- Junior Bonner: The Making of a Classic with Steve McQueen and Sam Peckinpah in the Summer of 1971 by Jeb Rosebrook
Jeb Rosebrook, who wrote the fine screenplay for Sam Peckinpah’s modern Western, is in awe of Peckinpah, Steve McQueen, and many of the leading figures who worked on Junior Bonner (1972) in Prescott, Arizona, during the summer of 1971. And he has a story to tell—not only of the behind-the-scenes machinations that accompany many Hollywood productions but also of the intricacies of [End Page 85] filmmaking (rehearsing, positioning, lighting, camera angles, editing, and so forth). Especially interesting for readers who follow film stars, his story chronicles day-by-day filming activities and focuses on two of the most talked about people in the business at the time: director Sam Peckinpah, at the top of his game though considered outrageous by many insiders and, at times, over-the-top, and Steve McQueen, also at the top (Rosebrook frequently reminds us he was then the highest paid actor in the world) but going through a personal crisis.
At the time, Prescott was often considered the West’s best-kept secret, but its annual July 4 Frontier Days Rodeo was gaining attention, as was its popularity as a retirement oasis. The film is shot during Frontier Days, with vivid scenes of the actual parade and rodeo. The Palace Saloon, in which the famous nonviolent fight scene occurs, is documented in the book with photos of the cast and crew (including many locals who served as extras) and much Peckinpah memorabilia. The whole town, it seems, participated in the production.
In an interesting foreword, Marshall Terrill notes how he and Rosebrook’s son Stuart pressed Jeb over the years, “gently nagging him to write an account of the making of the rodeo film,” which he finally did for Arizona Highways in 2001 but which Terrill calls G-rated. This book is not. We learn, for instance, that Peckinpah tried to have his own name replace Jeb’s as screenwriter and to have Jeb fired from the production. Failing that, Peckinpah put Rosebrook through a series of tests (as Jeb puts it, “whenever he [Peckinpah] felt like putting me in the barrel”), culminating with Jeb finally proving he “was the real deal cowboy, handling [himself] in the wild cow-milking” scene, which actually made it into the film’s final cut. After that Jeb claims he and Sam “worked well together,” with Peckinpah demanding that Rosebrook be a constant presence when shooting on location (169).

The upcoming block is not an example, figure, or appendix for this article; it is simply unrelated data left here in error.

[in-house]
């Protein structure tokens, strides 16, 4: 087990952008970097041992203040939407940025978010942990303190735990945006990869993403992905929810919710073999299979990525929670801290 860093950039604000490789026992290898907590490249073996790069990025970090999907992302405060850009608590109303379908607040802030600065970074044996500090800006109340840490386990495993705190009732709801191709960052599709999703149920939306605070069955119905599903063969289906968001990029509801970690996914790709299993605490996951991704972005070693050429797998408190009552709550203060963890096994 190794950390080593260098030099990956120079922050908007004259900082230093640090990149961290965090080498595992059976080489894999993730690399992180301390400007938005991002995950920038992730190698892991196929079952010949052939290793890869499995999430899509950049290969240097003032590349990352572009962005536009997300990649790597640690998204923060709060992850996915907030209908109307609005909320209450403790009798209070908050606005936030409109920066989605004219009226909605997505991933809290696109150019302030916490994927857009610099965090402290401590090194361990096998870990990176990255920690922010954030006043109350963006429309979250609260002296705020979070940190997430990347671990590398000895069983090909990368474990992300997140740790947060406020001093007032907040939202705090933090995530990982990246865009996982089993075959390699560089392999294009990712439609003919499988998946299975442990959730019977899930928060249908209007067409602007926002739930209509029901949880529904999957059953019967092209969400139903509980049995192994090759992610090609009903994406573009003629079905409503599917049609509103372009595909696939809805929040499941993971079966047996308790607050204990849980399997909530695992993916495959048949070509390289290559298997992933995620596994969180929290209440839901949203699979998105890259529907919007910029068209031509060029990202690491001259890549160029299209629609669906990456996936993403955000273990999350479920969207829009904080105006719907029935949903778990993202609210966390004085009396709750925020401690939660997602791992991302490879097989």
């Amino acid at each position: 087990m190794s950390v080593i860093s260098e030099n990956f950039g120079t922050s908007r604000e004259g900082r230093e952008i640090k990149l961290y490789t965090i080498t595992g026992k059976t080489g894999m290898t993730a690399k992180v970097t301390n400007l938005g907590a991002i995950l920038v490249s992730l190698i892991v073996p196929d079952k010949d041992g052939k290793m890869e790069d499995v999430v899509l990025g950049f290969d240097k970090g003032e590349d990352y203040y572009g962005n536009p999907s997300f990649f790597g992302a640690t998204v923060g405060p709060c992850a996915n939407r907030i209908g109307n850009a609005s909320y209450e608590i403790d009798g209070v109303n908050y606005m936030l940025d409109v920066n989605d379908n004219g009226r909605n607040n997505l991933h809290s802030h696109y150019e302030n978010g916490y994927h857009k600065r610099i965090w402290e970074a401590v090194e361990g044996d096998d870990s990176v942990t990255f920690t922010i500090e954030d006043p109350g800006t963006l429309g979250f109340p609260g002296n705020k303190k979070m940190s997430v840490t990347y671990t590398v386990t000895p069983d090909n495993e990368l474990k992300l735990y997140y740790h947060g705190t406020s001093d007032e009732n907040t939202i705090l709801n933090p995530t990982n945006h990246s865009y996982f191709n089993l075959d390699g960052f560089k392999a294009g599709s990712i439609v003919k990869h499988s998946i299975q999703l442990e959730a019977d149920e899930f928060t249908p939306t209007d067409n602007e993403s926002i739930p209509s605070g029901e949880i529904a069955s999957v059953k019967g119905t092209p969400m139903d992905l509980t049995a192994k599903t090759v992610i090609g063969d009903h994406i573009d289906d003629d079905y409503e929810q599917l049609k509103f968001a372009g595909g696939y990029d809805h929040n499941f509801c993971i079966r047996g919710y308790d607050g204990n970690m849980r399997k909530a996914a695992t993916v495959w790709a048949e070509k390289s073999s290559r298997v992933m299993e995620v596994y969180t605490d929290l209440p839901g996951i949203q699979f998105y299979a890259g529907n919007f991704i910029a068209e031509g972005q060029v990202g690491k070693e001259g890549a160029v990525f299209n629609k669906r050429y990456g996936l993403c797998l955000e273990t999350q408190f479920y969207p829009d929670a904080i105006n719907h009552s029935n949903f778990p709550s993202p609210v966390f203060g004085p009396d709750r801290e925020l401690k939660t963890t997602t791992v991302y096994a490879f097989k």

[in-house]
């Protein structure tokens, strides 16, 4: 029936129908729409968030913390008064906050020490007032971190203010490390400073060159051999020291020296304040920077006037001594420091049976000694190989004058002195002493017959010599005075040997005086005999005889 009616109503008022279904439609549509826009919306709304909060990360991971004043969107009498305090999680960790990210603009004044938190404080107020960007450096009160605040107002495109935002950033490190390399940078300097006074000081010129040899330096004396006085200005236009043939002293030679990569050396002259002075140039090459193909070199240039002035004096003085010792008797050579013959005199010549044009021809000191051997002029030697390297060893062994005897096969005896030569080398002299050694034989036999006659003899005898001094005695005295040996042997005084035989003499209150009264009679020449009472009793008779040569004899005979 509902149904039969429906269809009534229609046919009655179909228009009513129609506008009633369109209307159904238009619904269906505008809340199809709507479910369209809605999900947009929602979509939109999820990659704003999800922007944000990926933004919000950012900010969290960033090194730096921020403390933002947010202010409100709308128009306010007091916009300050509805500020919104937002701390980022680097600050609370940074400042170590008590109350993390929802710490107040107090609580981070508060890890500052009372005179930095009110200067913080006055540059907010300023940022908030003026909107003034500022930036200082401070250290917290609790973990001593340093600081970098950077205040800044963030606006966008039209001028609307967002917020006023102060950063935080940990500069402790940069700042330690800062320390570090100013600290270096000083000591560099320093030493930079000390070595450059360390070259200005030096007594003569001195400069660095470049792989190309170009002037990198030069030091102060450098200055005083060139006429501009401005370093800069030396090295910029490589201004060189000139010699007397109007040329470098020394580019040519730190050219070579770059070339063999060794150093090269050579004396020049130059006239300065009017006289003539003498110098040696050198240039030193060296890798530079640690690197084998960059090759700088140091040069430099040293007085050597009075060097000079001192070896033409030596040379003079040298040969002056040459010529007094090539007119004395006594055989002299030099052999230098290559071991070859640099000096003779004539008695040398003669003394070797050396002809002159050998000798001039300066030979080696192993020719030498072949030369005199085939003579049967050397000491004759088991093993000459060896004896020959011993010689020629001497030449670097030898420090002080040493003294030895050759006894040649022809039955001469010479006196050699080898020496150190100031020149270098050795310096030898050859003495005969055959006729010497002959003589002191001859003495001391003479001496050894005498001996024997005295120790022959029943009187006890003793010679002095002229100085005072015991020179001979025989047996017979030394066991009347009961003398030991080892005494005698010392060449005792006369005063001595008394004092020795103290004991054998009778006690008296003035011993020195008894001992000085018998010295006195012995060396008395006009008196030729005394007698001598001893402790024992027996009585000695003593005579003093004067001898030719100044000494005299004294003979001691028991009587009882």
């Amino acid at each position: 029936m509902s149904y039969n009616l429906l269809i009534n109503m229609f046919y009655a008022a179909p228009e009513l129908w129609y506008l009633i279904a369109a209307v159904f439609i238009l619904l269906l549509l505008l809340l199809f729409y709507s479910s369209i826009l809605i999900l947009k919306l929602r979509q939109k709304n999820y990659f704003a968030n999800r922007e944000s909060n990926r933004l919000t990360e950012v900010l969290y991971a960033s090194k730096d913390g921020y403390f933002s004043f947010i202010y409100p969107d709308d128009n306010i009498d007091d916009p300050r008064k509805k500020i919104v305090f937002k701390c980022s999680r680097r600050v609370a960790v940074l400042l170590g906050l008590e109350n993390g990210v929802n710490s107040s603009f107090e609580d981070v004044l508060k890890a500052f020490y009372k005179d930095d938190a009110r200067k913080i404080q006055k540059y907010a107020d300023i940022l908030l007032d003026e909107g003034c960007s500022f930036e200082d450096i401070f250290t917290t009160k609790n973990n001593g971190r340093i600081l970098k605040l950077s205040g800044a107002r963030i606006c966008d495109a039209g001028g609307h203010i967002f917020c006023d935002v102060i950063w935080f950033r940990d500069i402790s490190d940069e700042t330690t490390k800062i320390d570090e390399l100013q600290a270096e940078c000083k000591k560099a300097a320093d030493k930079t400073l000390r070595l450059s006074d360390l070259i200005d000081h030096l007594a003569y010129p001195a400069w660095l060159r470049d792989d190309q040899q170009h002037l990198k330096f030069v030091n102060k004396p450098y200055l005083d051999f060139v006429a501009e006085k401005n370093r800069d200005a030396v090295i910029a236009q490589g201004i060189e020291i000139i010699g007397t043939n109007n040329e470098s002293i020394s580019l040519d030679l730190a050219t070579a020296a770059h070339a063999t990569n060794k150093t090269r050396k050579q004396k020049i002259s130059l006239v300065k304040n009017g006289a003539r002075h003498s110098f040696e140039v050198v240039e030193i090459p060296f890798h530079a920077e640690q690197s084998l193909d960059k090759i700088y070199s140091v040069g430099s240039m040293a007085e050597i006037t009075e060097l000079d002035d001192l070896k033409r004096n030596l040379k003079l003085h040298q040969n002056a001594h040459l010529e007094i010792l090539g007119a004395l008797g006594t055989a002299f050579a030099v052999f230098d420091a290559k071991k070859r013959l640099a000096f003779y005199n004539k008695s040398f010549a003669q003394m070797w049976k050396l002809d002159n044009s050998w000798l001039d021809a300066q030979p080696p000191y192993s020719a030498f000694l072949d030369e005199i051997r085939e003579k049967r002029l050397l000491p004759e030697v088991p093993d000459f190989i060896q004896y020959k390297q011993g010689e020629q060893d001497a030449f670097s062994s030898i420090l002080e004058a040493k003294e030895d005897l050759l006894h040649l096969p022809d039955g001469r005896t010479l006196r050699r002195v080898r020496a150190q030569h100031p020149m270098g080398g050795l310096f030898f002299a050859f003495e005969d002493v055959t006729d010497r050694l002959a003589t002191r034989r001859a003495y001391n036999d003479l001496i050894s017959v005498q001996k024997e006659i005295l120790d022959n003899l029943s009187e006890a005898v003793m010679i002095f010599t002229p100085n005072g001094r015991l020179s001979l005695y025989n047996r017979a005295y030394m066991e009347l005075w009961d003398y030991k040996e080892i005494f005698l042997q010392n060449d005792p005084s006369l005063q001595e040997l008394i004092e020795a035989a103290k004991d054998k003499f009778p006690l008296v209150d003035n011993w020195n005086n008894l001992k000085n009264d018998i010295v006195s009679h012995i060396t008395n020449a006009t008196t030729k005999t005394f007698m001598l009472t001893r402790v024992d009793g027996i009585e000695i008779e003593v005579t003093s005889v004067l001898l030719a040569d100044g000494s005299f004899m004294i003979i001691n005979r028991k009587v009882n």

Not restricted exclusively to the film’s making, Rosebrook’s narrative begins with a nostalgic memoir of growing up on the East Coast where, diagnosed with “allergy asthma,” his doctor advised his parents to relocate to a drier climate to “help him regain his health” (5). In February 1945, accompanied by his mother, [End Page 86] Rosebrook boarded “a train in Grand Central Station . . . bound for a new life at a school on a working cattle ranch, the Quarter Circle V Bar Ranch in central Arizona” (5). Jump to 1970: Rosebrook, thirty-five, reveals that except for a year and a half at a Florida high school, he had spent most of his youth on and around that ranch, thirty miles from Prescott. Living in North Hollywood and scraping by as a freelance writer, he and his wife, Dorothy, visiting her mother in Phoenix, are invited to the Frontier Days Rodeo and, according to Rosebrook, “my life changed. I went to the rodeo . . . and Junior was born” (9). Going to Prescott was like a homecoming for him and in a way mirrors the homecoming Steve McQueen’s character experiences as he returns to his hometown and wins the bull riding contest by surviving the dreaded “Sunshine” for a full eight seconds. A response to Thomas Wolfe’s You Can’t Go Home Again, Rosebrook’s screenplay implies you can go home again, and even be a hero.
Another of the...